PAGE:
Australia’s diplomatic pragmatism

Last week the UN granted the Palestinians non-member State observer status.  Australia abstained from the vote.  Israel reportedly retaliated against the UN vote by approving the construction of 3000 new settler homes, dealing a heavy blow to the prospects of resumed peace talks. Australia’s position might be about taking a pragmatic rather than a principled stand, but it is at odds with world opinion on the issue of Israel and Palestine and lacks moral courage.

In 2008 Australia voted No to the resolution on the Special Committee to Investigate Israelis Practices Affecting the Human Rights of the Palestinian People and Other Arabs of the Occupied Territories.

The Australian Government says publicly that it is in favour of a two-state solution based on direct negotiations between Palestinians and Israelis and yet in 2009 and 2010 it voted against the UN General Assembly resolution on the Peaceful Settlement of the Question of Palestine along with Israel, the United States and a handful of islands under American control like the Marshall Islands and Micronesia. Then in 2011 it again abstained from voting on the Peaceful Settlement of the Question of Palestine.

A November 2009 US embassy cable is revealing both as to Australia’s conformity with the US position and as to a glimmer of hope for independent thinking:

… Australia has traditionally voted with the United States against most of the 21 resolutions heavily biased against Israel including all three of the resolutions on Palestinian-exclusive UN institutions. However, Australia has since 2008 consistently voted for two among the 21: the resolution concerning the applicability of the Geneva Convention in the Occupied Territories and the resolution concerning Israeli Settlements in those same territories.  During this UNGA session, Australia will vote for a third – the Right of the Palestinian People to Self Determination on the grounds that it is in line with the Australian policy of support for the two-state solution. Australia has advised partners (including Israel) of this change.   On all other resolutions, Australia will continue to vote with the US and to urge other nations to vote or abstain on anti-Israeli resolutions.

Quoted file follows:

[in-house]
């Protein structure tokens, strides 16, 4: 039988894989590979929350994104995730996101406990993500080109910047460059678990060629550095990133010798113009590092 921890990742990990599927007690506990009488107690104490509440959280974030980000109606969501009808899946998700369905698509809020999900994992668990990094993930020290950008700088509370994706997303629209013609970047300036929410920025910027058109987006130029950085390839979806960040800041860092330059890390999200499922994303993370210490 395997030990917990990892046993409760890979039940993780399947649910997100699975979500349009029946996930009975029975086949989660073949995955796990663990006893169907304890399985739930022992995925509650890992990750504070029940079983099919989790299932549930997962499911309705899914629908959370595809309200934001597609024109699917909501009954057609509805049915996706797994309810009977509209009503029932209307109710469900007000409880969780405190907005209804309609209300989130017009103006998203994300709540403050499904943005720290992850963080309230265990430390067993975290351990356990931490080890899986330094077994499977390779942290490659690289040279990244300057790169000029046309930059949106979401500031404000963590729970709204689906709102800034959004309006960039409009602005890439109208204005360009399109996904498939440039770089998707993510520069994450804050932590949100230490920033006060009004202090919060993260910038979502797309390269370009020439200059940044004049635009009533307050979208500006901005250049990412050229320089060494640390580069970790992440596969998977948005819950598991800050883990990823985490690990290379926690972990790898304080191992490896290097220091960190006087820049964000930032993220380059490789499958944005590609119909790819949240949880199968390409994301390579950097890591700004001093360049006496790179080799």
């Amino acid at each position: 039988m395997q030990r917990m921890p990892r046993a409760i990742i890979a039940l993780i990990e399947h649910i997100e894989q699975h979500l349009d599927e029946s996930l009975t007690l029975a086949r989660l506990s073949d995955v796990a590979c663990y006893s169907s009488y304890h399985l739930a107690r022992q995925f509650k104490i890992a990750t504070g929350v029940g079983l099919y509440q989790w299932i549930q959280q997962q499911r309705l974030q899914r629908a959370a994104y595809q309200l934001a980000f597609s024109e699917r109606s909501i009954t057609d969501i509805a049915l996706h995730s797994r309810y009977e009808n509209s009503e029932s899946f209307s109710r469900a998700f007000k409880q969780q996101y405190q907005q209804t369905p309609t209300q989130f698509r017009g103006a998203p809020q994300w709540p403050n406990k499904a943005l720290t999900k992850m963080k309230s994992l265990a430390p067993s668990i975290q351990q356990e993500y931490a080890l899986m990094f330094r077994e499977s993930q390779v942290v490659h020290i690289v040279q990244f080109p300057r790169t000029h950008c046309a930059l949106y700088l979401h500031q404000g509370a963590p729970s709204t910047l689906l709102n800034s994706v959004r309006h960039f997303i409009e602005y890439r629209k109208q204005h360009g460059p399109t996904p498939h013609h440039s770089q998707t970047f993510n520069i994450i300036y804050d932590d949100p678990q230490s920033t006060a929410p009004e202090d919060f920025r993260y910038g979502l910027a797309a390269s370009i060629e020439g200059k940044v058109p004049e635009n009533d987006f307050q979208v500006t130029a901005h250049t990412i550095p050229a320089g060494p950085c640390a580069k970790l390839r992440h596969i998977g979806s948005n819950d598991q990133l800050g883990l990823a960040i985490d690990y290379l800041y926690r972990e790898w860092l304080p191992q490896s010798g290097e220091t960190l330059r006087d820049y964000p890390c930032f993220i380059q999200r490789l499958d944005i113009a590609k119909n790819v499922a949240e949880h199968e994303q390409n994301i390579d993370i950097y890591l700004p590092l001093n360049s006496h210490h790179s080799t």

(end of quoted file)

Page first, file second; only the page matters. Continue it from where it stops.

Australia did just that.  The excuse given by Australian representatives voting against the December 2009 UN resolution (A/RES/64/10) calling for the Government of Israel and the Palestinian side, within a period of three months, to undertake independent investigations into the serious violations of international humanitarian and international human rights law reported by the UN Fact Finding Mission of the Gaza Conflict, was “because of reservations about the text and the flawed nature of the Goldstone Report.”

According to some experts the only thing flawed about the Goldstone report was that it was cast in the language of violations of the laws of war when there was no war in Gaza, there were no battles nor did Israeli soldiers meet with Hamas militants in the field, a factual scenario supported by the testimonies of Israelis soldiers in the 2009 report ‘Breaking the Silence’, which describes the lack of any direct threat against Israeli forces.

In February 2010 Australia abstained from voting on a further resolution which requested the UN Secretary-General to submit a further report on investigations into violations of international humanitarian human rights law during the Gaza Conflict. Its explanation: “While Australia’s vote did not change its concerns about the Goldstone Report, or its preference for allowing the parties sufficient time to study the investigations, it was not helpful to drive them apart. Now was not the time to convene a Conference on the High Contracting Parties as doing so would involve a counter-productive political debate…adding that the prevailing political situation was neither acceptable nor in the interests of Israel, the Palestinian Authority or its neighbours.”

This decision was taken even after revelations that suspected Mossad agents used fake Australian passports to enter Dubai and kill a Hamas commander. In fact, a February 2010 US embassy cable had confirmed that “Despite the harsh rhetoric coming from government officials… Australia is highly unlikely to reverse its previous “no” vote on the Goldstone report.”

It is also interesting to note an October 2009 US embassy cable titled ‘Urgent Demarche Request On the Goldstone Report’ which said “the United States Government has serious concerns about the report [Goldstone], including its unbalanced focus on Israelis actions; its sweeping conclusions of law; and the overly broad scope of its recommendations, some of which go into areas that must be resolved politically in the context of permanent status negotiations between Israelis and the Palestinians.”

When one compares the position taken by the Australian Government with the “broad objectives” outlined in that cable and the US’s clarion call to like-minded nations, it’s fairly obvious that Australia’s position was not arrived at independently.